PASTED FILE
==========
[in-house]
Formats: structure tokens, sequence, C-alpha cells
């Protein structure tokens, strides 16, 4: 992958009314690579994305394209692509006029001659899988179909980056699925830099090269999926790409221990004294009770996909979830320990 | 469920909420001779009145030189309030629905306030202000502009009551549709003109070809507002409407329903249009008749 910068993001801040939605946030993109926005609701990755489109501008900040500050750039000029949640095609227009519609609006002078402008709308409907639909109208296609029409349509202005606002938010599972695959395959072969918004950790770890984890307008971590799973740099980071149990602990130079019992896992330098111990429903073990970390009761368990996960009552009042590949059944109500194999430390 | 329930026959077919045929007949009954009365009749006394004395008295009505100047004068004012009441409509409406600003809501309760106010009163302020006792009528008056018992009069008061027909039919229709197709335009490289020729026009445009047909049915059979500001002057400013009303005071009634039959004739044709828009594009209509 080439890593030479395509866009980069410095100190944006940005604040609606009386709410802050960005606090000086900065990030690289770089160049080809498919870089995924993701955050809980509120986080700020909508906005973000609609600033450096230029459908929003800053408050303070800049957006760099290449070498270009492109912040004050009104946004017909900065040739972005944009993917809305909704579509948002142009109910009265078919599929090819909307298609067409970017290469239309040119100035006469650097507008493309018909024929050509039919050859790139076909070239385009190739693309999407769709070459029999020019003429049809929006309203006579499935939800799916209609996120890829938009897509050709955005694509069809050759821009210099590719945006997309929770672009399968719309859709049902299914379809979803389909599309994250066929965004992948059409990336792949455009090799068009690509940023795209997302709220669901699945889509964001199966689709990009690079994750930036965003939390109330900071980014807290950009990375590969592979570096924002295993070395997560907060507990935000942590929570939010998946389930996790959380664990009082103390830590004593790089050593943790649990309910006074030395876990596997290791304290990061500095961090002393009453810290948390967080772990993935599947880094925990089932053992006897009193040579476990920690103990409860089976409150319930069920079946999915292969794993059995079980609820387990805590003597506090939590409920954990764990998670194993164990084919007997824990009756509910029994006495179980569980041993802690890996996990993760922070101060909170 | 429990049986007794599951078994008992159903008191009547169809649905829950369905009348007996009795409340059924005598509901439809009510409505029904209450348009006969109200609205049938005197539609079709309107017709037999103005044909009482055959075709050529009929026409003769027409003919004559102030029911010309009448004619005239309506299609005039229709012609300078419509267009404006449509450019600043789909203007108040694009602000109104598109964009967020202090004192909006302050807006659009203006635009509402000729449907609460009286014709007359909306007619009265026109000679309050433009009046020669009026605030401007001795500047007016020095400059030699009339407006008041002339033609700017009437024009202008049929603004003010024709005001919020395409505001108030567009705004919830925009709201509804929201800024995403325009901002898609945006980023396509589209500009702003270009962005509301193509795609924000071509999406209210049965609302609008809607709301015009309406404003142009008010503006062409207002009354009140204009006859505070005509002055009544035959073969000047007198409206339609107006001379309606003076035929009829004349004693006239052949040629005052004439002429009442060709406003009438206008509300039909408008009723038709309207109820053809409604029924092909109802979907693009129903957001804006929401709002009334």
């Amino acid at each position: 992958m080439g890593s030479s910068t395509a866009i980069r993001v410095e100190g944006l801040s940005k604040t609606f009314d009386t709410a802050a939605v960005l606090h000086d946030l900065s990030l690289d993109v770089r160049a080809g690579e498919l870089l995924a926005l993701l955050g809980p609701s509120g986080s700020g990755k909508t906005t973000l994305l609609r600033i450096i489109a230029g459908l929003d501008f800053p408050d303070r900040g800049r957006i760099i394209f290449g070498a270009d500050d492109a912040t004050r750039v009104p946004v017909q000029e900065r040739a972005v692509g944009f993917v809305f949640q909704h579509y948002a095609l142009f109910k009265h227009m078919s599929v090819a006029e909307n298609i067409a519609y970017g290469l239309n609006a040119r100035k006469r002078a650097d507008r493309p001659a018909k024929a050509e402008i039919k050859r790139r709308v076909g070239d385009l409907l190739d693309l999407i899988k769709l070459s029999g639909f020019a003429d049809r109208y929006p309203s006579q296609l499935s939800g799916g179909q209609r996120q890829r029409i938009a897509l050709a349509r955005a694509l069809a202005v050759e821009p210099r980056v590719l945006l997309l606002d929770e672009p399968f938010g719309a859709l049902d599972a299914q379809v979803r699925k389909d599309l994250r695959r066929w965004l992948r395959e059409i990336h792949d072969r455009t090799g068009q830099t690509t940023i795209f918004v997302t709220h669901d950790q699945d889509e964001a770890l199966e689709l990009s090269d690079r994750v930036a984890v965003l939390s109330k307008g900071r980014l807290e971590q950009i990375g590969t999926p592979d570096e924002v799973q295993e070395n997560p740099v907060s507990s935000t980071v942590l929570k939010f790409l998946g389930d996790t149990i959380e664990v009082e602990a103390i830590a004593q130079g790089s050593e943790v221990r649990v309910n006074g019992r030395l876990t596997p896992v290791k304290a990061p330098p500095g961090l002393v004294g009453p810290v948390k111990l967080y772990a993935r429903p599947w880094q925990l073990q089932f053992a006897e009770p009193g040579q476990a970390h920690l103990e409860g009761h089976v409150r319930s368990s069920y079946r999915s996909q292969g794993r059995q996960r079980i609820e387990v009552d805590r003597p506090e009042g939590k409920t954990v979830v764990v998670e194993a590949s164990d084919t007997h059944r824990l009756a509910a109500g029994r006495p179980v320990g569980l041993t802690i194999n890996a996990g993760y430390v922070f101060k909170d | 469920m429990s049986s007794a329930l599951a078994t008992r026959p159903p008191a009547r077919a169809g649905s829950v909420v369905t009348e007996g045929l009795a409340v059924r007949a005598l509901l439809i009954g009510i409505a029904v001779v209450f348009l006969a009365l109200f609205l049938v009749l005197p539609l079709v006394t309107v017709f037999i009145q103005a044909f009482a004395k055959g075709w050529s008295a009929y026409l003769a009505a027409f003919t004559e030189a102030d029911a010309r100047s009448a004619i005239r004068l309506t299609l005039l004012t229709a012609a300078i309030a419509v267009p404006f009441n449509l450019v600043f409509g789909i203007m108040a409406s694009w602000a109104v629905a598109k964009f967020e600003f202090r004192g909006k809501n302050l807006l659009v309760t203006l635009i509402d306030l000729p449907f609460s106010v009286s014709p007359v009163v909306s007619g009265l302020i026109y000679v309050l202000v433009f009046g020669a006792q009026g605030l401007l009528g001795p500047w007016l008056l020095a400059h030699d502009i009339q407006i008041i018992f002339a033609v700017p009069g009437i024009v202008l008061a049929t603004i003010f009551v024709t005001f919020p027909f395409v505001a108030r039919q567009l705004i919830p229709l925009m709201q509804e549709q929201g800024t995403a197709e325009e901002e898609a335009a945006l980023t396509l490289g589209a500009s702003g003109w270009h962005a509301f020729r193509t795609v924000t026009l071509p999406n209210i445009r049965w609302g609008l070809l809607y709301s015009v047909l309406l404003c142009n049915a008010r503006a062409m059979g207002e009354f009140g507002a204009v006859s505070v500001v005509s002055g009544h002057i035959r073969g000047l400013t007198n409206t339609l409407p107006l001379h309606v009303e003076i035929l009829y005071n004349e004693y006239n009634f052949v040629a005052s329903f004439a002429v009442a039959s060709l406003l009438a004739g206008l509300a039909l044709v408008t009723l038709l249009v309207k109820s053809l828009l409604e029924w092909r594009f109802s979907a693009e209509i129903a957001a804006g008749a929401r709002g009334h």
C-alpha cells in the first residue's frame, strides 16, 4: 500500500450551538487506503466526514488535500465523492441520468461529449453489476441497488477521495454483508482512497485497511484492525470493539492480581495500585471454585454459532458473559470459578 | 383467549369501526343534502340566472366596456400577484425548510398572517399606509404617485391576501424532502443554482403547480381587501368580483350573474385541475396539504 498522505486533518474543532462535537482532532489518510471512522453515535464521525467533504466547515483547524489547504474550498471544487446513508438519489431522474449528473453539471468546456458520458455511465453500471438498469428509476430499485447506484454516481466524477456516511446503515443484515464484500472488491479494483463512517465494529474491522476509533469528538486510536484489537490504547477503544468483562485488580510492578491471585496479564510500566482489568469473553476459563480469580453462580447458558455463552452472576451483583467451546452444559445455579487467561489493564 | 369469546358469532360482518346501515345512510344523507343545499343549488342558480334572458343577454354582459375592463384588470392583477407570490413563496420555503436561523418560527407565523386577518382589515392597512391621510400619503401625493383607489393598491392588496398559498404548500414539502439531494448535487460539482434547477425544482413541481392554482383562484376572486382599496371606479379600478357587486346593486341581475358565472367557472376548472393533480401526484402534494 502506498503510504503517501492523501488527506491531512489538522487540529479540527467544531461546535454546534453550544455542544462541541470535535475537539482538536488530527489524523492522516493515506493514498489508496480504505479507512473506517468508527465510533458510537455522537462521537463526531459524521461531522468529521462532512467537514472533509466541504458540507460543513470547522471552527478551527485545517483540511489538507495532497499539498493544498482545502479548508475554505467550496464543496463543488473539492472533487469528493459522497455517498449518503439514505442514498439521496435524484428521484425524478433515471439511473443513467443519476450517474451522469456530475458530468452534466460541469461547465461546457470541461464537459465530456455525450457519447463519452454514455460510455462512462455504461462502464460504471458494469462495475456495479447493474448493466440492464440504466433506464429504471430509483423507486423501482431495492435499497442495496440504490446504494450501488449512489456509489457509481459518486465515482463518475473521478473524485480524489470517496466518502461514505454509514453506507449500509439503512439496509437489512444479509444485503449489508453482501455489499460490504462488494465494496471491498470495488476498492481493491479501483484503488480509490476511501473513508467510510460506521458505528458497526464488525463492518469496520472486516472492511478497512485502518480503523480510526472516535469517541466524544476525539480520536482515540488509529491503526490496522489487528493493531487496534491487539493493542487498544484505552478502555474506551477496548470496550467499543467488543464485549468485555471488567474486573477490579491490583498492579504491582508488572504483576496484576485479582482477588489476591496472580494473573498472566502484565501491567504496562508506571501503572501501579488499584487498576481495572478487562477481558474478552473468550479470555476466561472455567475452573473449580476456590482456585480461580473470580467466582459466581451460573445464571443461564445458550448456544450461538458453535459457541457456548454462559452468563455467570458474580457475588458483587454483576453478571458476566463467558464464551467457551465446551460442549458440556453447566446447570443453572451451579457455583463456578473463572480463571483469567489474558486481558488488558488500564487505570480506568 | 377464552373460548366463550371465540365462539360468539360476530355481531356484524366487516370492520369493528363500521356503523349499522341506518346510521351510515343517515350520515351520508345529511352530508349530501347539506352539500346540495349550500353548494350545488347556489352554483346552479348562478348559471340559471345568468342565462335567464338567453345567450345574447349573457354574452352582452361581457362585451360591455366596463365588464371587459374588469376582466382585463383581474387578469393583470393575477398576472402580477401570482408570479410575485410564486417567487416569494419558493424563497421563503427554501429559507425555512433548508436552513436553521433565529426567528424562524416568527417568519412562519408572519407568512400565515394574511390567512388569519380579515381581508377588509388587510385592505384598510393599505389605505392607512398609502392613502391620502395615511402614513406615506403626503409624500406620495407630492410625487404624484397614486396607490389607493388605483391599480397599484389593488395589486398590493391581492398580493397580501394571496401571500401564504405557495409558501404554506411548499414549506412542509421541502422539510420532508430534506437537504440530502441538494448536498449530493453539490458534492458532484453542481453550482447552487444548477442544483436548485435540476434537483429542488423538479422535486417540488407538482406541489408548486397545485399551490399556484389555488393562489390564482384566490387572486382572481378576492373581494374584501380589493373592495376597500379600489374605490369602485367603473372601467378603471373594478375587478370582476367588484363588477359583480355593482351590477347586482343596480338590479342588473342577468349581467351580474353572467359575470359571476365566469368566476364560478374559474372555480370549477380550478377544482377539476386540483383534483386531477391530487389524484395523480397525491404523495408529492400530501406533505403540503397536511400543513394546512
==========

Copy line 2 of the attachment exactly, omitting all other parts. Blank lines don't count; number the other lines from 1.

Formats: structure tokens, sequence, C-alpha cells